Harald Sigurdsson, also known as Harald of Norway , photo by Colin Smith, CC BY-SA 2.0
Harald Sigurdsson (1015-1066), also known as Harald Hardrada (“hard”) was one of the most fabled kings in Norwegian history. Harald and his half-brother Olaf Haraldsson – who later became Saint Olaf – fought together in 1030 while trying to reclaim the throne from the Danish king Cnut the Great – who made an alliance with the jarls of Lade in the Trondheim region. Olaf died in battle and the brothers’ Upland clans were defeated. As a result, the young Harald was forced into exile in the eastern lands of the Kievan Rus (Garðaríki) – just as Olaf had been exiled before returning to die in battle. Olaf spent two years among the Rus and Swedes, but Harald’s exile proved considerably longer. According to the Heimskringla – a history of the Norwegian kings written in Old Norse by Icelandic historian Snorri Sturluson in the 1230s – “Harald remained several years in Russia, and travelled far and wide in the Eastern land. Then he began his expedition out to Greece, and had a great suite of men with him; and on he went to Constantinople.”
Formally constituted under the Roman (Byzantine) Emperor Basil II in 988, for a long time the Varangian Guard existed as a special auxiliary force operating under the emperors.
This force consisted mostly of Vikings, Rus, and later Anglo-Saxons and Normans. When Harald arrived in Miklagarth – the Norse name for Constantinople – he was “but a short time in the army before all the Varings flocked to him, and… It thus came to pass that Harald was made chief of the Varings.” According to the modern historian Krijnie Ciggaar, Harald arrived in Constantinople in 1034 “and served three successive emperors: Michael IV the Paphlagonian (1034-41), Michael V Calaphates (1041-2) and Constantine IX Monomachos (1042-55).” Many of his expeditions were commanded by the Greek general Georges Maniakas, while others were carried out exclusively by Harald and his men. Battles took place in the Holy Land, Bulgaria, Sicily, and Africa:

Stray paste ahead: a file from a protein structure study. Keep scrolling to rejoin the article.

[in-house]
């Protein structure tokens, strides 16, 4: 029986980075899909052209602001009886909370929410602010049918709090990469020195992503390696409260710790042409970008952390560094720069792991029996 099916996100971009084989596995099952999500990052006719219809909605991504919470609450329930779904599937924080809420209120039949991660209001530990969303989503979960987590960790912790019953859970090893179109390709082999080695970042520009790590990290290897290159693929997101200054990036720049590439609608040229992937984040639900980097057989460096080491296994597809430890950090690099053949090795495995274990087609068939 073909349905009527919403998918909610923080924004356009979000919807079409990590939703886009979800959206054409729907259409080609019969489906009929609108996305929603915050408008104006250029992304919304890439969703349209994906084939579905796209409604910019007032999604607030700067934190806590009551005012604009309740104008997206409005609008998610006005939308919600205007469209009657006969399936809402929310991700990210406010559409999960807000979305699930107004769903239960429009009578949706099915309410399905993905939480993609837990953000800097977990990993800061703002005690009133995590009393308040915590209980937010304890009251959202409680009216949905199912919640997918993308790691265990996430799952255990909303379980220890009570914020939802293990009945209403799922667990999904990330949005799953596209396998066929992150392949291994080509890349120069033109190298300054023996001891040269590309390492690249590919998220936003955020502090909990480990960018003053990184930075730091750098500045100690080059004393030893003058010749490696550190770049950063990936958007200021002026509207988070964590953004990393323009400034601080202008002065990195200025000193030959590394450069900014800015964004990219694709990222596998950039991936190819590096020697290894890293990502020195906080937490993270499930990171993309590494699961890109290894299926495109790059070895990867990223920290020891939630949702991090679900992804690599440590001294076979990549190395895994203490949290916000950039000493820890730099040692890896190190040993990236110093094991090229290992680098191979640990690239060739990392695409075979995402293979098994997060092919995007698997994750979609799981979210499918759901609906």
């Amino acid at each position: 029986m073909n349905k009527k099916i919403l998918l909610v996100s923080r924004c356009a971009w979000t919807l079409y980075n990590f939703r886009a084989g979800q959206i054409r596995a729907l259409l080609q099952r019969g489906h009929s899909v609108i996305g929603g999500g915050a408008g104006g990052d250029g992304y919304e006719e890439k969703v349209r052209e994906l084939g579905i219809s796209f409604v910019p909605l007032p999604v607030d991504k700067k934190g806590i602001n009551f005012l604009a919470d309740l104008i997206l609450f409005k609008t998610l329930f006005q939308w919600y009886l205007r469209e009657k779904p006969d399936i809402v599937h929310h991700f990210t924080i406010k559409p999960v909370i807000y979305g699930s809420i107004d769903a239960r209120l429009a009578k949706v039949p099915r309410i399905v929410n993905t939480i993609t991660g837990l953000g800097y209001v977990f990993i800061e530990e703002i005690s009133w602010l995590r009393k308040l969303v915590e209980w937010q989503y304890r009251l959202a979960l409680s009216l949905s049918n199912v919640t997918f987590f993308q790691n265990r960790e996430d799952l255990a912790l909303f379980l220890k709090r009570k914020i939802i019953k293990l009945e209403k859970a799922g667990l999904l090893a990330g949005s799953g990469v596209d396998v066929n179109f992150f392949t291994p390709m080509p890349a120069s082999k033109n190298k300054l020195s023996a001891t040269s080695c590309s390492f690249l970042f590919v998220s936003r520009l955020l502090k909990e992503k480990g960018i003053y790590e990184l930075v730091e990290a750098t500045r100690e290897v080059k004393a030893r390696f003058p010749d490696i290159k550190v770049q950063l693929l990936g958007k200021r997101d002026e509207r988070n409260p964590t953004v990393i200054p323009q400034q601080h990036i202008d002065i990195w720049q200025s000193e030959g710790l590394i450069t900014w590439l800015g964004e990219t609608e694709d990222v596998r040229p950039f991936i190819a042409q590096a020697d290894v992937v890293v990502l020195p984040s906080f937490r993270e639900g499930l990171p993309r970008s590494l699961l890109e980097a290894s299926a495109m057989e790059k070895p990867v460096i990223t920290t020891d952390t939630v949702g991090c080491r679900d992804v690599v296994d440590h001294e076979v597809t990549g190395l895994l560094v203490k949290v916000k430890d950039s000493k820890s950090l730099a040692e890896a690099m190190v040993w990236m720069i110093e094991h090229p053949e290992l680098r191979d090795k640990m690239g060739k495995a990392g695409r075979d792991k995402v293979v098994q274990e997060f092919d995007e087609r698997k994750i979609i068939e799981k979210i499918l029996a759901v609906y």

Harald remained… in Africa, where he gathered great wealth in gold, jewels, and all sorts of precious things; and all the wealth he gathered there which he did not need for his expenses, he sent with trusty men of his own north to Novgorod to King Jarisleif’s [Yaroslav] care and keeping.
Varangians War Against the Pechenegs
Ciggaar notes that in 1036 the Pechenegs – a Turkic tribe from Central Asia located along the north coast of the Black Sea – “raided Byzantine territory as many as three times in succession, on which occasion the local population suffered badly, was tortured and massacred or carried off…” In response, the emperor sent “Russian Varangians together with the newly arrived Norsemen” to wage war. From 1019 to 1054 Yaroslav the Wise, the Grand Prince of Kiev, ruled a Christian domain stretching from Novgorod in the north to the mouth of the Dnieper River on the Black Sea.
When Harald and five hundred of his seasoned soldiers returned to Yaroslav’s kingdom as Varangians, they helped him win his war against the Pechenegs. To celebrate the victory, Yaroslav ordered the construction of the Saint Sophia Cathedral. After Harald had amassed enough wealth, the exiled claimant to the Norwegian throne “longed to return to the North… when he heard that Magnus Olafson, his brother’s son, had become king both of Norway and Denmark, [and] he gave up his command in the Greek service.”
 Samuel Laing, The Heimskringla or the Sagas of the Norse Kings From the Icelandic of Snorre Sturlason, Vol. 3(New York: Scribner & Welford, 1889), 349. See: Don Hollway, The Last Viking: The True Story of King Harald Hardrada (Oxford, UK: Osprey Publishing, 2021).
 Ibid. 349-350. See: Sverrir Jakobsson, The Varangians: In God’s Holy Fire (Cham, Switzerland: Palgrave Macmillan/Springer Nature Switzerland, 2020), 6-7. “The Roman Empire did not evolve into a Byzantine Empire; it simply continued its existence.”
 Krijnie Ciggaar, “Harald Hadrada: His Expedition Against the Pechenegs,” Balkan Studies 21 (1980), 385,
 Laing, The Heimskringla or the Sagas of the Norse Kings,Vol. 3, 353-4.
 Ciggaar, “Harald Hadrada: His Expedition Against the Pechenegs,” 397-8.
 Laing, The Heimskringla or the Sagas of the Norse Kings,Vol. 3, 362.
About the author
Benjamin J. Swenson has been living and working in Korea since 2008. His doctoral dissertation at Pompeu Fabra University (UPF) in Barcelona, Spain, covered Euro-American military and legal history, and the advent of guerrilla warfare and counterinsurgency doctrine in the nineteenth century. He is currently an Assistant Professor in the Department for Human Creativity at Hoseo University in Asan – where he lives with his wife and son. His hobbies include chess, painting, hiking, and bonsai.